A state of war exists and murder and violence against the English are not crimes until the alien invaders have left the country. An t-Óglach (IRA newspaper), 31 January 1919 Dan Breen was one of the men behind the Soloheadbeg ambush in Co. Tipperary, 21 January 1919, in which two Irish constables of the RIC were killed. It marked the start of the Anglo-Irish war.
END Distributed weekly to all units of the IRA, delivered hidden in flour sacks, furniture packing cases and many other disguises. Mixing encouragement with practical advice, it often made up with fighting words for a lack of activity in the field.
Come out ye Black and Tans Stephen Behan I was born on a Dublin street, where the loyal drums do beat And the loving English feet would walk all over us And each and every night when me Da’ would come home tight He’d invite the neighbours outside with this Chorus Chorus: Come out ye black and tans, come out and fight me like a man Show us how you won your medals down in Flanders Tell us how the IRA made you run like hell away From the green and lovely lanes of Killashandra Come let us hear you tell how you slandered great Parnell When you thought him well and truly persecuted Where are the sneers and jeers that you loudly let us hear When our leaders of sixteen were executed Chorus Allen, Larkin and O’Brien, you loudly called them swine Robert Emmett who you hung and drew and quartered High upon the scaffold high, you murdered Henry Joy And our Croppy Boys in Wexford you did slaughter Chorus Come tell us how you slew them old Arabs two by two Like the Zulu’s that had spears and bows and arrows How bravely you faced one with your sixteen pounder gun And you frightened them poor natives to their morrow Chorus The day is come fast and the times are here at last As each English Shoneen he will run before us And if there be a need, our kids will say ‘God speed’ With a bar or two of Stephen Behan’s Chorus Chorus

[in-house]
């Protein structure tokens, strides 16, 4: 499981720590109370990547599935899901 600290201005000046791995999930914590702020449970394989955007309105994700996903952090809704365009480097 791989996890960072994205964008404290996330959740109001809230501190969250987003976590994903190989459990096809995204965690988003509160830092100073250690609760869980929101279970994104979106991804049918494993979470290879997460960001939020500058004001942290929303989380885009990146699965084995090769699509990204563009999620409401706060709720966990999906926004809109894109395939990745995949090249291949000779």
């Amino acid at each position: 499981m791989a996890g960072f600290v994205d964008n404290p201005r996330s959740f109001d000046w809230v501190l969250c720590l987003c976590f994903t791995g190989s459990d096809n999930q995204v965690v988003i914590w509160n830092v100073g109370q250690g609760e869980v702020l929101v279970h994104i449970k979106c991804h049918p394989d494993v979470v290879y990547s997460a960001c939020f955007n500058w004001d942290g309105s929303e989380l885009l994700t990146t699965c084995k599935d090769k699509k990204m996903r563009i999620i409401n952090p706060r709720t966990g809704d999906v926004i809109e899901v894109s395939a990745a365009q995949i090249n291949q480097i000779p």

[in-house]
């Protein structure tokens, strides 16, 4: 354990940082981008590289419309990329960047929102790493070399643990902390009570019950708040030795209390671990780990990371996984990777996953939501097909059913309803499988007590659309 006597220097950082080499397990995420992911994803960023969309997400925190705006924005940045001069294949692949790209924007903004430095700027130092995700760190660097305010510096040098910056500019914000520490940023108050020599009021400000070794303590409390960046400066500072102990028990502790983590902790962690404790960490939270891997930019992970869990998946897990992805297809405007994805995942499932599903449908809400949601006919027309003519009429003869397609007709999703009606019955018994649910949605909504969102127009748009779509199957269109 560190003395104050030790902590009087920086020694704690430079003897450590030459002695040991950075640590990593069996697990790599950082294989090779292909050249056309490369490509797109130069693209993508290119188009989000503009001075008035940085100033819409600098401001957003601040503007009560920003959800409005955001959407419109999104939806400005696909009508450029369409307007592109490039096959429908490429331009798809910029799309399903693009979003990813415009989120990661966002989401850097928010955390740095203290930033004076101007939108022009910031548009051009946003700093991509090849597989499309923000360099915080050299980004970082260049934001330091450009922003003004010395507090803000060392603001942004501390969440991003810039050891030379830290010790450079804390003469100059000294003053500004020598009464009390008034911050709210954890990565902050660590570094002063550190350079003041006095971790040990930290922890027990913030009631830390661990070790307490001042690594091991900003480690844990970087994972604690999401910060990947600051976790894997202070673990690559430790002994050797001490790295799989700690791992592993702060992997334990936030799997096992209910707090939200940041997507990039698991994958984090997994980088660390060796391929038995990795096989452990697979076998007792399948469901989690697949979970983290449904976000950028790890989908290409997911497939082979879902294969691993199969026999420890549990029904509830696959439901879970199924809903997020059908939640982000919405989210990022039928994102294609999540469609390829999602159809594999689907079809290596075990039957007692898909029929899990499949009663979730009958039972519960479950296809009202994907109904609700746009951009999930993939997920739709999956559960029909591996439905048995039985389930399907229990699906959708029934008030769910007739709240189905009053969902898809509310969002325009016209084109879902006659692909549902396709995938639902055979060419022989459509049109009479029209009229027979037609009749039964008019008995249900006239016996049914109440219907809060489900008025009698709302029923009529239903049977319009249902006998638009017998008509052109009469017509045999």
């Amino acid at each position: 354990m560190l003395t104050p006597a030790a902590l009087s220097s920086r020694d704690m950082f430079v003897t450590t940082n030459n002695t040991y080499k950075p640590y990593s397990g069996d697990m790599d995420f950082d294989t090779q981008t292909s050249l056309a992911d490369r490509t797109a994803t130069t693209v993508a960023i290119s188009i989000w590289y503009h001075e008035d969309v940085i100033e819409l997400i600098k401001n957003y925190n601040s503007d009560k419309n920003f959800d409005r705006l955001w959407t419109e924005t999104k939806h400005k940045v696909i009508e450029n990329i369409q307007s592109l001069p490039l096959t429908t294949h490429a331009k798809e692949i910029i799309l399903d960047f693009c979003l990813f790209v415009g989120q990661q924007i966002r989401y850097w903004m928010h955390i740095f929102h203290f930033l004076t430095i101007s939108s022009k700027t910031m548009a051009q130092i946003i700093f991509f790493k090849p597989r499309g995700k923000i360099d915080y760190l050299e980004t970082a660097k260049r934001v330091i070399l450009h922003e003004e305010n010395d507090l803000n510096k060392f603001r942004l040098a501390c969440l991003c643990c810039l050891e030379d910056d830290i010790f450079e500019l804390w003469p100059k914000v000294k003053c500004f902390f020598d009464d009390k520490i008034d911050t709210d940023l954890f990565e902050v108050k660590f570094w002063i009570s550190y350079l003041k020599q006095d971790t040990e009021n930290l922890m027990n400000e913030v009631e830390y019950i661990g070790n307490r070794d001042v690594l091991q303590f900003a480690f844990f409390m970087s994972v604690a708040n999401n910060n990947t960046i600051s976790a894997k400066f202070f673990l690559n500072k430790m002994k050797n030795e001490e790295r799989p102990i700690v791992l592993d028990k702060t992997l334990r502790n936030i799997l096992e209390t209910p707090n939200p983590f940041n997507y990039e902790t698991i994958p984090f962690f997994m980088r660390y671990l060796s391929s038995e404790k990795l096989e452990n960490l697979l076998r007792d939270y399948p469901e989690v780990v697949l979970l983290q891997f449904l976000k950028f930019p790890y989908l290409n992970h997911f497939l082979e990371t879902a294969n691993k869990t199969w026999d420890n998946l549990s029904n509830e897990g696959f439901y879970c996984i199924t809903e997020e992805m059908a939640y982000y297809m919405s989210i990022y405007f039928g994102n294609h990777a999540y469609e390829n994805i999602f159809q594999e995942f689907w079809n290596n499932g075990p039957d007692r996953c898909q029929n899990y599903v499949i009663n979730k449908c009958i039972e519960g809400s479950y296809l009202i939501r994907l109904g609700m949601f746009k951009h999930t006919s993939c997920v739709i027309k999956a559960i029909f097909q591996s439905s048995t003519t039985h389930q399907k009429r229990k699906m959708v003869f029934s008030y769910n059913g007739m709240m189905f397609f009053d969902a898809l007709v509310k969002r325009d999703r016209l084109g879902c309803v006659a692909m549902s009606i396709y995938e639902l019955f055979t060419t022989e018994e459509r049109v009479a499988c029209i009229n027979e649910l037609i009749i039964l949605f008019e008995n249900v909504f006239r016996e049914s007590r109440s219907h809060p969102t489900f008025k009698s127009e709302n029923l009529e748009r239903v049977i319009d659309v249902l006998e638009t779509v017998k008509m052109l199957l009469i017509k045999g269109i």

END First Black & Tans being inspected by an RIC officer at Beggars Bush barracks, Dublin, 25 March 1920 The mixture of police and army uniforms that occasioned their name is not yet evident.
END Soldiers with Black & Tans, posing for a press photograph. The two men in dark uniforms are Black & Tans, reinforcements for an RIC barracks.
END Sir Hamar Greenwood, the Irish Chief Secretary, inspects the RIC. The third constable from the right, still in khaki, is a Black & Tan, as is the man on his right, with the incomplete uniform.
END Auxiliaries conducting a search at gunpoint.
END Crown forces in Dublin. An unarmed constable of the Dublin Metropolitan Police stands between two Auxiliaries. A soldier and a plain clothes man greeting a Black & Tan complete the picture.
END Irish Republican Army Order, 30 March 1920, five days after the arrival of the first English recruits to the Royal Irish Constabulary. 1.Whereas the spies and traitors known as the Royal Irish Constabulary are holding this country for the enemy, and whereas said spies and bloodhounds are conspiring with the enemy to bomb and bayonet and otherwise outrage a peaceful, law- abiding, and liberty-loving people; 2. Wherefore do we hereby solemnly proclaim and suppress said spies and traitors and do hereby solemnly warn prospective recruits that they join the R.I.C. at their own peril. All nations are agreed as to the fate of traitors. It has the sanction of God and man. By order of the G.O.C. Irish Republican Army DROGHEDA BEWARE If in the vicinity a policeman is shot, five of the leading Sinn Feiners will be shot. It is not coercion - - it is an eye for an eye. We are not drink-maddened savages as we have been described in the Dublin rags. We are not out for loot. We are inoffensive to women. We are as humane as other Christians, but we have restrained ourselves too long. Are we to lie down while our comrades are being shot down in cold blood by the corner boys and ragamuffins of Ireland? We say ‘Never’, and all the inquiries will not stop our desire for revenge. Stop the shooting of the police or we will lay low every house that smells of Sinn Fein. Remember Balbriggan. (By Order) Black and Tans Black & Tans notice, September 1920